| WHY is this medicine prescribed?
| HOW should this medicine be used?
| What SIDE EFFECTS can this medicine cause?
| What should I know about STORAGE and DISPOSAL of this medication?
| What should I do in case of OVERDOSE?
WHY is this medicine prescribed?
Your doctor has ordered granisetron to prevent nausea and vomiting caused by cancer chemotherapy. The drug will be added to an intravenous fluid that will drip through a needle or catheter placed in your vein for at least 5 minutes, about a half-hour before chemotherapy administration. This medication is sometimes prescribed for other uses; ask your doctor or pharmacist for more information.
Your health care provider (doctor, nurse, or pharmacist) may measure the effectiveness and side effects of your treatment using laboratory tests and physical examinations. It is important to keep all appointments with your doctor and the laboratory. The length of treatment depends on how you respond to the medication.
What SPECIAL PRECAUTIONS should I follow?
Before administering granisetron,
- tell your doctor and pharmacist if you are allergic to granisetron or any other drugs.
- tell your doctor and pharmacist what prescription and nonprescription medications you are taking, including vitamins.
- tell your doctor if you are pregnant, plan to become pregnant, or are breast-feeding. If you become pregnant while taking granisetron, call your doctor.
HOW should this medicine be used?
Before you administer granisetron, look at the solution closely. It should be clear and free of floating material. Gently squeeze the bag or observe the solution container to make sure there are no leaks. Do not use the solution if it is discolored, if it contains particles, or if the bag or container leaks. Use a new solution, but show the damaged one to your health care provider.
It is important that you use your medication exactly as directed. Do not change your dosing schedule without talking to your health care provider. Your health care provider may tell you to stop your infusion if you have a mechanical problem (such as a blockage in the tubing, needle, or catheter); if you have to stop an infusion, call your health care provider immediately so your therapy can continue.
What SIDE EFFECTS can this medicine cause?
Granisetron may cause side effects. Tell your health care provider if any of these symptoms are severe or do not go away:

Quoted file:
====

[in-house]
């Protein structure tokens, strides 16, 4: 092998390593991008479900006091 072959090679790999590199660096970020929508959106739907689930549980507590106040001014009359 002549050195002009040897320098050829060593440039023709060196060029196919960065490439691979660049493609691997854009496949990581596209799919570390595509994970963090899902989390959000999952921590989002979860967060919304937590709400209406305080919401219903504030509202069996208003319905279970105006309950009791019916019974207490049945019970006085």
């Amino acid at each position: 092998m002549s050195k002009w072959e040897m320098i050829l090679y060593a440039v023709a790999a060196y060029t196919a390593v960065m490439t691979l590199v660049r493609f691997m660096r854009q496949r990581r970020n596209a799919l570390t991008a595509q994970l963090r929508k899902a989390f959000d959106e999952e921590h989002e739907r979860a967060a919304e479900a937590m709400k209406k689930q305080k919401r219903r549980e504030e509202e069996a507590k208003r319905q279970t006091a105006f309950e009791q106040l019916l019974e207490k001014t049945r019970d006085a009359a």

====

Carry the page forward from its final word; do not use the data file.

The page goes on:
- stomach pain
If you experience any of the following symptoms, call your health care provider immediately:
- chest pain
- irregular heartbeat
- trouble breathing
- fainting spells
If you experience a serious side effect, you or your doctor may send a report to the Food and Drug Administration's (FDA) MedWatch Adverse Event Reporting program online [at
] or by phone [1-800-332-1088].
What should I know about STORAGE and DISPOSAL of this medication?
- Your health care provider probably will give you a several-day supply of granisetron at a time. You will be told to store it at room temperature.
Store your medication only as directed. Make sure you understand what you need to store your medication properly.
Keep your supplies in a clean, dry place when you are not using them, and keep all medications and supplies out of reach of children. Your health care provider will tell you how to throw away used needles, syringes, tubing, and containers to avoid accidental injury.
What should I do in case of OVERDOSE?
In case of overdose, call your local poison control center at 1-800-222-1222. If the victim has collapsed or is not breathing, call local emergency services at 911.
If you are receiving granisetron in your vein or under your skin, you need to know the symptoms of a catheter-related infection (an infection where the needle enters your vein or skin). If you experience any of these effects near your intravenous catheter, tell your health care provider as soon as possible:
AHFS® Consumer Medication Information. © Copyright, The American Society of Health-System Pharmacists, Inc., 7272 Wisconsin Avenue, Bethesda, Maryland. All Rights Reserved. Duplication for commercial use must be authorized by ASHP.
Last Reviewed: September 1, 2010.